Impact of COVID-19 on Agriculture

A Tale of Two Commodities: Soybeans and Steel

Market Intel / July 24, 2018

For several months now, the U.S. has been abuzz about all things steel and aluminum. At the end of May, the White House released a press statement that “The Section 232 steel and aluminum tariffs have already had major, positive effects on steel and aluminum workers and jobs and will continue to do so long into the future.” The effect of the 25 percent tariff on steel has continued to build since they were enacted in the spring, contributing to higher prices for U.S. steel.

But for every action, science tells us there is a reaction. The reaction has come in the form of retaliatory tariffs from our trading partners. Chief among those partners is China, which has been impacted by both the 232 tariffs as well as the tariffs that resulted from the U.S. 301 investigation related to intellectual property theft. As has been well reported, China has targeted U.S. agricultural products in its retaliation efforts. To date, approximately 90 percent of U.S. agricultural exports to China face some sort of additional tariff.

The tariffs on U.S. imports of steel and aluminum and the additional tariffs applied on U.S. agricultural products by our partners are both having the intended effect. Since the beginning of April, U.S. HRB steel futures prices have risen 11 percent. U.S. soybean FOB prices have fallen 18 percent over the same time period. Meanwhile, U.S. soybean growers' loss are Brazilian and Argentinian soybean growers gain. Brazilian and Argentinian soybean FOB prices have gained significant premium over U.S. soybeans since Chinese tariffs on U.S. soybeans went into effect. At close of business July 20, the premium was $55 per MT for Brazilian soybeans and $52 per MT for Argentinian soybeans.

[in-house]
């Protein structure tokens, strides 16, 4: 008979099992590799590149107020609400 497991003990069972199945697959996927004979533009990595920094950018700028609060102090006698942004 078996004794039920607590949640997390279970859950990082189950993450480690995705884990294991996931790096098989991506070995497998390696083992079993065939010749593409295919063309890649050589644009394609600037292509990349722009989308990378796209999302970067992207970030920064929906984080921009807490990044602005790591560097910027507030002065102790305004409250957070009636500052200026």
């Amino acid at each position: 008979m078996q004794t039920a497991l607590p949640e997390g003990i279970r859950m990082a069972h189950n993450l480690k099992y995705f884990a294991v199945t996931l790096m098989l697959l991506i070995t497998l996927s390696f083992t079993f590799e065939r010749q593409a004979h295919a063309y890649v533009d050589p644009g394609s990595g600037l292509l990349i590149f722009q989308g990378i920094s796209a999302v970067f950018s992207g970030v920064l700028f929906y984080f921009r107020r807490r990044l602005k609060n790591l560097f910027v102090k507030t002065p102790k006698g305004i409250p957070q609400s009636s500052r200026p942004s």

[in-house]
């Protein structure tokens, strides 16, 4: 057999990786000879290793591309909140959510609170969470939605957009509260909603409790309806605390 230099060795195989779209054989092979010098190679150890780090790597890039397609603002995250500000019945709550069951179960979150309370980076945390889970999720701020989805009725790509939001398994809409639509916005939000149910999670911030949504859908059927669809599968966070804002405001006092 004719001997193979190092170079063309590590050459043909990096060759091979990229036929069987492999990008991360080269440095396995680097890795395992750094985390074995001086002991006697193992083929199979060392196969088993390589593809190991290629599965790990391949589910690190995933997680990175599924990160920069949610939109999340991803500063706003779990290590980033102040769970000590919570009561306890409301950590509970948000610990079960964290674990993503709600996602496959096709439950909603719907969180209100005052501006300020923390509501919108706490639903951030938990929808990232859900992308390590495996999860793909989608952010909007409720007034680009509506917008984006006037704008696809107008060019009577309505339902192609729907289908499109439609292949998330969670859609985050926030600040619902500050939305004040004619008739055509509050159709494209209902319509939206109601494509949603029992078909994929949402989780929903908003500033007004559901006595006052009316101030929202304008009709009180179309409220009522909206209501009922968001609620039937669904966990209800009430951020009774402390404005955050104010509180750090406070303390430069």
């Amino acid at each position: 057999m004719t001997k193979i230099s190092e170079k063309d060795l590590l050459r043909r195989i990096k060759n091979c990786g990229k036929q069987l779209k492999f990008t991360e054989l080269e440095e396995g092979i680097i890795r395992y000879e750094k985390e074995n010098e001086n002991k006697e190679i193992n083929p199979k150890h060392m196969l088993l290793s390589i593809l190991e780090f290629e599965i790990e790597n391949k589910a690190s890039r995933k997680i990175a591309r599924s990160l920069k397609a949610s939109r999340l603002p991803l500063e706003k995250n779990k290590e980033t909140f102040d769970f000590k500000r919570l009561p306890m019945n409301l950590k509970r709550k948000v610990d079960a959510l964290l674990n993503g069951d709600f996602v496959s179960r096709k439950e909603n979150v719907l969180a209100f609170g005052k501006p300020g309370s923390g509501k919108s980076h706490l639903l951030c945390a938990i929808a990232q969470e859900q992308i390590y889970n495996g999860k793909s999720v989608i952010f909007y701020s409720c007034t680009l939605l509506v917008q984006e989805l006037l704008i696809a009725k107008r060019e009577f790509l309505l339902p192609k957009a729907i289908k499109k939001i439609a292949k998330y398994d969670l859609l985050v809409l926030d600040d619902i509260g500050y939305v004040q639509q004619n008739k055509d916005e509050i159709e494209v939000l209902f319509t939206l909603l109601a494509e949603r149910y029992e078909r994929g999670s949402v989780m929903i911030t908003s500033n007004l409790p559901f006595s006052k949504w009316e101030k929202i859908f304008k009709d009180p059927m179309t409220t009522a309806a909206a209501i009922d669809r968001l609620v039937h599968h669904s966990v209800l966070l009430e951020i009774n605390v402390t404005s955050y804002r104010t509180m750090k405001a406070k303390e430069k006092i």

Contact:
Veronica Nigh
Economist
(202) 406-3622
veronican@fb.org
 

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